05.08.2024 0

Trump Steals Lead with Swing Voters Including Women and College Graduates in New Poll

By Manzanita Miller

A majority of polls nationally show a close race between former President Donald Trump and President Joe Biden, even as the lawsuit against Trump for allegedly falsifying business records continues in Manhattan. While the race remains tight, there are worrying signs for Biden among key demographics he relied on heavily in 2020, most notably women, young people, Hispanics, and independents. There is also a possible reversal among college-educated Americans, with polls showing those with a college education may be flipping back toward Trump after supporting Democrats heavily in the last two election cycles.

A CNN poll from last week shows Trump leading Biden by six points, 49 percent to 43 percent, advancing his lead after Biden secured a brief blip in the polls in mid-April. The same poll found Americans have increasing nostalgia for the way Trump governed, with over half the public – 55 percent – saying Trump’s presidency was a success. The public has been much less willing to give Biden a thumbs up, with a dismal 39 percent of Americans saying Biden’s presidency has been a success, while 61 percent say his presidency has been a failure.  

The latest Rasmussen poll shows Trump up over Biden by a full ten points, and suggests a concerning trend for Biden among women, young people, Hispanics, and independents. However, a full nine percent of voters favor Robert F. Kennedy Jr. in the poll, including a broad coalition of swing voters.

The poll also shows Former President Trump leading President Biden with college-educated voters by eight points, a significant reversal from the 2020 election when he lost their vote by twelve points.

According to the Rasmussen poll, Trump is up over Biden by eight points with college-educated voters, 43 percent to 35 percent. While Trump’s margin with college-educated voters is still smaller than his margin with non-college voters, his edge with educated voters is a major reversal from 2020, when Biden walked away with 55 percent of college graduates compared to Trump’s 43 percent. The poll shows Trump leading those without a college degree by around 20 points, in comparison.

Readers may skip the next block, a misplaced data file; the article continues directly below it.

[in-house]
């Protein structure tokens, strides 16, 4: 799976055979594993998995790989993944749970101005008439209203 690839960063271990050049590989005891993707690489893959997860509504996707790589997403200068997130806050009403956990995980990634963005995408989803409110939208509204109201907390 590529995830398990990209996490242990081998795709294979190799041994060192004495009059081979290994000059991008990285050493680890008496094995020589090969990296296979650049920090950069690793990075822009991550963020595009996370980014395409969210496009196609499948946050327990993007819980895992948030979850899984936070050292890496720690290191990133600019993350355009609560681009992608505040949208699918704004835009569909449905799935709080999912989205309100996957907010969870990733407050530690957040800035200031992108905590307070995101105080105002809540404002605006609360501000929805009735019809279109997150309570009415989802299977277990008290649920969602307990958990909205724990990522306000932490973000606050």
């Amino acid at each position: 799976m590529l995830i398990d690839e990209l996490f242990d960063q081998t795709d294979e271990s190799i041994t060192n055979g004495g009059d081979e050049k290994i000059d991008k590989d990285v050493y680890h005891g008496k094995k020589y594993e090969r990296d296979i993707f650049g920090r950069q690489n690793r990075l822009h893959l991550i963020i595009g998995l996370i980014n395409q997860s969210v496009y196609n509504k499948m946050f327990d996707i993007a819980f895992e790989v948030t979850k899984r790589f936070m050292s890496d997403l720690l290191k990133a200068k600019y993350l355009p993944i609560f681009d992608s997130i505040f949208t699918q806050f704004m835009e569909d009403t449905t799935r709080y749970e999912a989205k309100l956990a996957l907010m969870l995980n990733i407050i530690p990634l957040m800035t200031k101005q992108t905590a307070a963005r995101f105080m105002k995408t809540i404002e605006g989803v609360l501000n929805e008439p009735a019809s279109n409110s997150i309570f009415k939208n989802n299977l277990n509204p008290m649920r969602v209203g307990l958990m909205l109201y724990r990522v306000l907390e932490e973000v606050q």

This edge with college-educated voters evaporates among Americans with a graduate degree, a group Biden carries by twelve points according to the poll. This is a significant shift among college-educated voters that is validated in other polls as well. The April New York Times poll shows college-educated voters say the Biden years have been “mostly bad” for America by five points. College-educated voters also disapprove of his handling of the economy by eight points, his handling of foreign conflict by sixteen points, and his handling of immigration by a full 20 points.

Women are another swing voter group that heavily supported Biden in 2020 but appear to be gravitating toward Trump in recent polls. The Rasmussen poll shows a dwindling gender gap, with Trump winning women by nine points, 45 percent to 36 percent, and men by twelve points, 48 percent to 36 percent. This is a much smaller gender gap than was seen in 2020, when Biden won women by fifteen points, 57 percent to 42 percent and Trump won men by eight points.

The Times polling hints at the issues driving women away from Biden. Women disapprove of Biden’s handling of the economy by a wide twenty-one-point margin, 59 percent to 38 percent. Women also disapprove of Biden’s handling of foreign conflict by seventeen points, 56 percent to 39 percent, and his handling of immigration by twenty points, 58 percent to 38 percent.

Trump has also gained relative to his 2020 numbers among Hispanics, young people, and independents. Rasmussen shows Trump up narrowly over Biden among voters under 39, earning 36 percent of the vote to Biden’s 34 percent, and beating Biden by eight points among Hispanics. The poll also shows Trump beating Biden by eighteen points with independents, all sizeable shifts compared to last presidential election.  

Whether these results translate in November is yet to be seen, but Biden’s once solid hold on higher educated Americans and women appears to be slipping. It is worth noting that ten percent of women and twelve percent of college educated voters say they would support Robert F. Kennedy Jr. in the Rasmussen poll over either Trump or Biden. There is the possibility that at least a portion of these voters will swallow their discontentment and end up supporting Biden in November, but their hesitancy is an opportunity for Trump.

Manzanita Miller is the senior political analyst of Americans for Limited Government Foundation.

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